McCullough NAPA Auto Care

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Serving Metro Atlanta Since 1969

Signs that your car needs an oil change

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Every car relies on oil to lubricate its engine and keep it running smoothly. However, with time and use, this oil degrades and collects impurities, which can lead to reduced efficiency.

If you neglect to change your car’s oil, you risk damaging the engine and facing expensive repairs. It’s essential to know the signs that indicate it’s time for fresh oil to ensure your vehicle’s optimal performance and extended lifespan.

Signs That Your Car Needs An Oil Change

Regular oil changes are crucial for the health and longevity of your car’s engine. Over time and usage, the oil can degrade and lose its ability to properly lubricate and protect engine components. Here are some signs that your car might need an oil change:

  1. Change Oil Light or Check Engine Light is On: Modern cars have sensors that monitor the quality of the oil. When it’s time for a change, the “Change Oil” or sometimes the “Check Engine” light might illuminate.

  2. Dark, Dirty Oil: Fresh oil is a translucent amber color. Over time, as it collects dirt, debris, and other contaminants, it turns darker and loses its transparency. You can check the oil’s color using the dipstick: remove it from the engine, wipe it clean, reinsert it, and then pull it out to see the color.

  3. Loud Engine Noise: Oil provides a protective barrier between engine parts. You may hear an increased engine or a louder valve noise when this barrier degrades due to old or low oil.

  4. Oil Smell Inside the Car: It could indicate an oil leak if you smell oil inside the cabin. If you also detect the scent of exhaust fumes or gas, it might suggest that your car is burning oil, which is a severe issue.

  5. Exhaust Smoke: While it’s normal for some vapor to come out of the tailpipe, especially on cold days, noticeable blueish smoke can indicate oil burning, suggesting that you might need to check the oil (and possibly other engine problems).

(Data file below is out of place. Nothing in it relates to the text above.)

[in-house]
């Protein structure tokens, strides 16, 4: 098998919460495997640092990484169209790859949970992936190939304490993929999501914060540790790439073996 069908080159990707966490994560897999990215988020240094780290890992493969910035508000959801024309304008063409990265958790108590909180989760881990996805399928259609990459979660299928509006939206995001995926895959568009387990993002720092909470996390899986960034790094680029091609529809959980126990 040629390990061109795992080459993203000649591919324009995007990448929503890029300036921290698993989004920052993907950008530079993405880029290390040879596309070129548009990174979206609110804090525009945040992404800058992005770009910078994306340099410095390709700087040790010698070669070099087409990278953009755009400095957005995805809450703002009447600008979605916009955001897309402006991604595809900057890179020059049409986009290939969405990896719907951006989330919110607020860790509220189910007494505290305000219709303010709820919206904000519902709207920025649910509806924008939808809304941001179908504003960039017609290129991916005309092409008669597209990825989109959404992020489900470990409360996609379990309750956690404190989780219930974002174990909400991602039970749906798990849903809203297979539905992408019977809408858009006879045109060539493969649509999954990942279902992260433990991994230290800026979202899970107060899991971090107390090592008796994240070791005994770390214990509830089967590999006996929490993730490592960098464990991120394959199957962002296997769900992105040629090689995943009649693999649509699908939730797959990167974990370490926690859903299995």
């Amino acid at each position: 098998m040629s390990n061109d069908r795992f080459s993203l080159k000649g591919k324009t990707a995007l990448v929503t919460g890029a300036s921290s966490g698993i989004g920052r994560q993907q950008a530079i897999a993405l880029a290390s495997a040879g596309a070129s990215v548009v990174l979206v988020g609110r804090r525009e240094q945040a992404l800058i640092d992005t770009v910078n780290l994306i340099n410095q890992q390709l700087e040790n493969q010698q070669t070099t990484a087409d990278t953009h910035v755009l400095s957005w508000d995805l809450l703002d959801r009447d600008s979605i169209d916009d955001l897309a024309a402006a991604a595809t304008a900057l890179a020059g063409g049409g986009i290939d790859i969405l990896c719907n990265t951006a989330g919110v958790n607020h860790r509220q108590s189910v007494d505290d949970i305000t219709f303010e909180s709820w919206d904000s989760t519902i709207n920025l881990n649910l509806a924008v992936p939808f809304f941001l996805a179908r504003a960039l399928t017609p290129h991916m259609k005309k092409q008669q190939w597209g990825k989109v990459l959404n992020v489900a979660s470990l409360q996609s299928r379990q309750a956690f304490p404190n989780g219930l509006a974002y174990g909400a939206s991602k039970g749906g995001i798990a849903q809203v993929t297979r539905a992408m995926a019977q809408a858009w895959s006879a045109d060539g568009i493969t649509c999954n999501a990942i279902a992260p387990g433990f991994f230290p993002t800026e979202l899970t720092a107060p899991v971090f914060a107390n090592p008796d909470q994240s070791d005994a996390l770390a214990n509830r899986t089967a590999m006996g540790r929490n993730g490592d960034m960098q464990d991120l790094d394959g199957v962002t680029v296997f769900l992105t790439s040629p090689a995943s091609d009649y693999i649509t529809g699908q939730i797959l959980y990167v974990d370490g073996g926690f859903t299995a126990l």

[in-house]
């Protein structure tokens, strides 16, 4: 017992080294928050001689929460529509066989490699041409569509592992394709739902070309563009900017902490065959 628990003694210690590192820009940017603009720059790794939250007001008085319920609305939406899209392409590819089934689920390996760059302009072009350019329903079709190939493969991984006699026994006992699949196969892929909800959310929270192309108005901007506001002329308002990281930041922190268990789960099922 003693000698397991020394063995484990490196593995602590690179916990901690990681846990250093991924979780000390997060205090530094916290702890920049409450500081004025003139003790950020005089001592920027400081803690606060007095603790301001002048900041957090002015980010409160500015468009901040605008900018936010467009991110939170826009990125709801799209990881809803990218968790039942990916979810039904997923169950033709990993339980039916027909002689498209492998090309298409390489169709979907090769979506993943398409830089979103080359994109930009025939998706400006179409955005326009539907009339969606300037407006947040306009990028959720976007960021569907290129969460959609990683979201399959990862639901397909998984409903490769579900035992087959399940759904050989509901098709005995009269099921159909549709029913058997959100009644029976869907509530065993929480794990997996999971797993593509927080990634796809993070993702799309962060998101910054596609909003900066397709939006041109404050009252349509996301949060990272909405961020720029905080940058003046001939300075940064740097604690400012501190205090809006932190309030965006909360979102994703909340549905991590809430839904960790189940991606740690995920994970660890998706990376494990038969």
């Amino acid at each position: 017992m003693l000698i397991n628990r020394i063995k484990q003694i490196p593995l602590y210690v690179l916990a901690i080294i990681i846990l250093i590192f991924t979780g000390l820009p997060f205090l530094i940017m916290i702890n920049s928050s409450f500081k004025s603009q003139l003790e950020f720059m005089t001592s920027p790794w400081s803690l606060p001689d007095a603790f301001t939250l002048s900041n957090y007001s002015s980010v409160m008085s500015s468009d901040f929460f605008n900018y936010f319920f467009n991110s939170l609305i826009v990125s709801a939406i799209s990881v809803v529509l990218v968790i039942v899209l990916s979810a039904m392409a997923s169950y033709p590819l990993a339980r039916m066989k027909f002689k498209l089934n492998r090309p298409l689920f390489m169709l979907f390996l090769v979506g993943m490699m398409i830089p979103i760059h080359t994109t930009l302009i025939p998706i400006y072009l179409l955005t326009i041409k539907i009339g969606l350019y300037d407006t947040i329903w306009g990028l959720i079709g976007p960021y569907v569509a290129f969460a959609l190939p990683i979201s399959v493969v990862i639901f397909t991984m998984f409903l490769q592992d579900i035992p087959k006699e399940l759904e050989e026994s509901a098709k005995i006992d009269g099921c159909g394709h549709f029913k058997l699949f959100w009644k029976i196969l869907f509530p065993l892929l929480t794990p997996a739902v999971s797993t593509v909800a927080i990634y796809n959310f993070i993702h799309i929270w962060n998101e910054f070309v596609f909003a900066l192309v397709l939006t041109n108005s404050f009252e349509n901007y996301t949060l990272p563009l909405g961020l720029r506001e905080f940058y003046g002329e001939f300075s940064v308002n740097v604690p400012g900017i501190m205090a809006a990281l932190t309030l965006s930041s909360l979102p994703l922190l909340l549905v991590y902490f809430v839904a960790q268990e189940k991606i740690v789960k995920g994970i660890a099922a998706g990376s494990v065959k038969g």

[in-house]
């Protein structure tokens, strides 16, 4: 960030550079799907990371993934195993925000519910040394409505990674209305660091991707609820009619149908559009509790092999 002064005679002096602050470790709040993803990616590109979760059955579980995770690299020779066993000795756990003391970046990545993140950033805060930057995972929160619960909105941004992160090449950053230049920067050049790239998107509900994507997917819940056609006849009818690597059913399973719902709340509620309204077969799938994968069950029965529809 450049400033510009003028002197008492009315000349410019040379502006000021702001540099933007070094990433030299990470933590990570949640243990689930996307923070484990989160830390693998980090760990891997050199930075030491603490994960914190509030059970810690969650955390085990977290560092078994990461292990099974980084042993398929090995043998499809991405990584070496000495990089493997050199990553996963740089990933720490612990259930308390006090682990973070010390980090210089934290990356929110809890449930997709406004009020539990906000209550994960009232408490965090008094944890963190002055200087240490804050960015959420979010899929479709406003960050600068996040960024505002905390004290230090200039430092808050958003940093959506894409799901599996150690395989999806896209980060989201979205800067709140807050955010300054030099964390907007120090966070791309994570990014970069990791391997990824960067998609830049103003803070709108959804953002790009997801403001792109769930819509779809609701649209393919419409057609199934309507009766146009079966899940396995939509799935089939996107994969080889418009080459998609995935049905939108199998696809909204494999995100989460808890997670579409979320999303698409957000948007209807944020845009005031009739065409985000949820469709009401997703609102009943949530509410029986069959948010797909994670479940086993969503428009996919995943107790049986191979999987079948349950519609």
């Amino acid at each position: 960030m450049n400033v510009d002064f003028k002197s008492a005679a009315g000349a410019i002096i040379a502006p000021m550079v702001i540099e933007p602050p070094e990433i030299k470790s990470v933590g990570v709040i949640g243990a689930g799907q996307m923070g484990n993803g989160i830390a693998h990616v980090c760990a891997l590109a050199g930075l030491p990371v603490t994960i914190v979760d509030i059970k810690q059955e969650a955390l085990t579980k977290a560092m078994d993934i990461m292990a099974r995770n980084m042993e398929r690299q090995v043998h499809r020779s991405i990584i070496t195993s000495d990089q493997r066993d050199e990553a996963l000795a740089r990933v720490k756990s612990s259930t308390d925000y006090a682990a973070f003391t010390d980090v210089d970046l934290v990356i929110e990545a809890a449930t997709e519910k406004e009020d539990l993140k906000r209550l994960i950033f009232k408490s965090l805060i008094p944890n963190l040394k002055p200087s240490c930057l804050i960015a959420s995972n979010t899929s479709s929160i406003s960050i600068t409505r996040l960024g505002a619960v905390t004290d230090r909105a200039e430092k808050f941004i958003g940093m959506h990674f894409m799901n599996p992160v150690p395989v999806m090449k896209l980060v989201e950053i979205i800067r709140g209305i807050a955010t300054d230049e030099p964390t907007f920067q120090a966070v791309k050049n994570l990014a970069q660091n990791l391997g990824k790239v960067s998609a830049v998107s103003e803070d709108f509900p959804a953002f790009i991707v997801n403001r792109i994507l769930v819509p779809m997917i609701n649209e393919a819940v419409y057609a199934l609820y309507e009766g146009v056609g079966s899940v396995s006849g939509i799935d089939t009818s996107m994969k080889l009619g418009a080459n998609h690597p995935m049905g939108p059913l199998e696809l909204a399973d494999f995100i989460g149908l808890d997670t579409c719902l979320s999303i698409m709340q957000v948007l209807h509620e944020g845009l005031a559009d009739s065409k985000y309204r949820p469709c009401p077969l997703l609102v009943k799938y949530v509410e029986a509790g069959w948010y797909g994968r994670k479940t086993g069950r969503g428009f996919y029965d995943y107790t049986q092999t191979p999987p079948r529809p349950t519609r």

6. Oil Level Drops: If you need to add oil frequently between scheduled changes, it could mean there’s a leak or the engine is consuming oil. Either way, addressing the underlying problem is crucial and ensuring the oil is replaced if contaminated.

  7. Excessive Mileage: If you’ve driven more miles than the recommended interval for an oil change (often between 3,000 to 7,500 miles, depending on the oil type and vehicle), it’s time to change the oil. Always refer to your car’s owner’s manual for specific recommendations.

  8. Ticking Sound on Startup: If you hear a ticking or tapping noise right when you start the engine, it could mean that there isn’t enough oil in the system to lubricate components properly. This noise should decrease as the engine runs and circulates the oil, but if it is persistent, an oil check/change might be in order.

  9. Sluggish Performance: Oil helps ensure smooth engine operation. The engine might not operate efficiently if degraded or insufficient, leading to sluggish or reduced performance.

  10. Oil Change Sticker/Reminder: If your last oil change was at a service station, they might have placed a sticker on your windshield indicating the next recommended change date or mileage. If you’ve reached or surpassed that point, it’s time for a change.

Schedule Your Oil Change With McCullough NAPA Auto Care

Regularly checking your oil level and condition using the dipstick is a good habit for every driver. If you notice any of these signs, scheduling an oil change with McCullough NAPA Auto Care can ensure your car’s engine remains in good condition.

FAQ About Changing Your Car's Oil

Look for signs such as a dark, dirty appearance of the oil on the dipstick, increased engine noise, decreased performance, or the oil change reminder light illuminating on your dashboard.

Your car may become less efficient, produce louder engine noise, exhibit sluggish performance, or you might notice decreased fuel economy.

Overdue oil changes can lead to the engine’s oil becoming too dirty, which may result in increased wear and tear on the engine components, decreased fuel efficiency, potential engine damage, and decreased overall vehicle lifespan.

It’s recommended to follow your vehicle manufacturer’s guidance, which is typically every 3,000 to 5,000 miles. However, modern engines and synthetic oils can sometimes extend this interval. Always consult your owner’s manual for specific guidance.